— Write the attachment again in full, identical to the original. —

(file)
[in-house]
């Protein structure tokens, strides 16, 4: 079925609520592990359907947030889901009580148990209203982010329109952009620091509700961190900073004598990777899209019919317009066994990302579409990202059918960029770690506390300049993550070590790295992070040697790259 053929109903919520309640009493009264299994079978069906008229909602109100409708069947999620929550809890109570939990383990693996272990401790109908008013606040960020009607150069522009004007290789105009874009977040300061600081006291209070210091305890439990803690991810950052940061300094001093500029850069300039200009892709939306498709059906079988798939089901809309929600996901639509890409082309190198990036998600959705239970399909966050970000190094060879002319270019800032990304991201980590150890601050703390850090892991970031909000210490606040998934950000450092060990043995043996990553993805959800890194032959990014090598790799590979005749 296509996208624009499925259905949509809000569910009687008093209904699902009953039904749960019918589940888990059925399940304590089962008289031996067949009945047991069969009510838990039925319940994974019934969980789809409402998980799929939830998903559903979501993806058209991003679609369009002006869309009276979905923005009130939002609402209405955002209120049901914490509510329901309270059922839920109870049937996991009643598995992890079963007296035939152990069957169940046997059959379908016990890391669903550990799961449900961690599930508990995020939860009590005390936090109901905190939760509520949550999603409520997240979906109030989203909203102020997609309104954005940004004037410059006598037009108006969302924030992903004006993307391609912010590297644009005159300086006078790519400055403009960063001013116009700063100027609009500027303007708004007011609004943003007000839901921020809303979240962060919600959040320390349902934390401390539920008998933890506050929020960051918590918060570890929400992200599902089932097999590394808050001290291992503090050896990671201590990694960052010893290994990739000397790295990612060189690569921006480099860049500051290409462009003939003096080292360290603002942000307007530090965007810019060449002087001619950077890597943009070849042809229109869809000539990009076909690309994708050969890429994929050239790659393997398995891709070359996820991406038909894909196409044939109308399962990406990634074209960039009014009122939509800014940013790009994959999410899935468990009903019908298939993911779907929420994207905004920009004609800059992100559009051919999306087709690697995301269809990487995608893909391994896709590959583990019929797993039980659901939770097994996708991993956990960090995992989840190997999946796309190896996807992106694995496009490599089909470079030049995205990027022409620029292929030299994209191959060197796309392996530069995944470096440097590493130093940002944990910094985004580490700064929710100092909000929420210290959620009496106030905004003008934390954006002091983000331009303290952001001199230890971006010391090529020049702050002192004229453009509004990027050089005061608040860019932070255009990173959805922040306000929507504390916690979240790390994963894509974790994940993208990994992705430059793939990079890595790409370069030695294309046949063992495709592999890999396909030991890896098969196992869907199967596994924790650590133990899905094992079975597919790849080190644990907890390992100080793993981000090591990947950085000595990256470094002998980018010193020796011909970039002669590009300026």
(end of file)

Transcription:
[in-house]
């Protein structure tokens, strides 16, 4: 079925609520592990359907947030889901009580148990209203982010329109952009620091509700961190900073004598990777899209019919317009066994990302579409990202059918960029770690506390300049993550070590790295992070040697790259 053929109903919520309640009493009264299994079978069906008229909602109100409708069947999620929550809890109570939990383990693996272990401790109908008013606040960020009607150069522009004007290789105009874009977040300061600081006291209070210091305890439990803690991810950052940061300094001093500029850069300039200009892709939306498709059906079988798939089901809309929600996901639509890409082309190198990036998600959705239970399909966050970000190094060879002319270019800032990304991201980590150890601050703390850090892991970031909000210490606040998934950000450092060990043995043996990553993805959800890194032959990014090598790799590979005749 296509996208624009499925259905949509809000569910009687008093209904699902009953039904749960019918589940888990059925399940304590089962008289031996067949009945047991069969009510838990039925319940994974019934969980789809409402998980799929939830998903559903979501993806058209991003679609369009002006869309009276979905923005009130939002609402209405955002209120049901914490509510329901309270059922839920109870049937996991009643598995992890079963007296035939152990069957169940046997059959379908016990890391669903550990799961449900961690599930508990995020939860009590005390936090109901905190939760509520949550999603409520997240979906109030989203909203102020997609309104954005940004004037410059006598037009108006969302924030992903004006993307391609912010590297644009005159300086006078790519400055403009960063001013116009700063100027609009500027303007708004007011609004943003007000839901921020809303979240962060919600959040320390349902934390401390539920008998933890506050929020960051918590918060570890929400992200599902089932097999590394808050001290291992503090050896990671201590990694960052010893290994990739000397790295990612060189690569921006480099860049500051290409462009003939003096080292360290603002942000307007530090965007810019060449002087001619950077890597943009070849042809229109869809000539990009076909690309994708050969890429994929050239790659393997398995891709070359996820991406038909894909196409044939109308399962990406990634074209960039009014009122939509800014940013790009994959999410899935468990009903019908298939993911779907929420994207905004920009004609800059992100559009051919999306087709690697995301269809990487995608893909391994896709590959583990019929797993039980659901939770097994996708991993956990960090995992989840190997999946796309190896996807992106694995496009490599089909470079030049995205990027022409620029292929030299994209191959060197796309392996530069995944470096440097590493130093940002944990910094985004580490700064929710100092909000929420210290959620009496106030905004003008934390954006002091983000331009303290952001001199230890971006010391090529020049702050002192004229453009509004990027050089005061608040860019932070255009990173959805922040306000929507504390916690979240790390994963894509974790994940993208990994992705430059793939990079890595790409370069030695294309046949063992495709592999890999396909030991890896098969196992869907199967596994924790650590133990899905094992079975597919790849080190644990907890390992100080793993981000090591990947950085000595990256470094002998980018010193020796011909970039002669590009300026």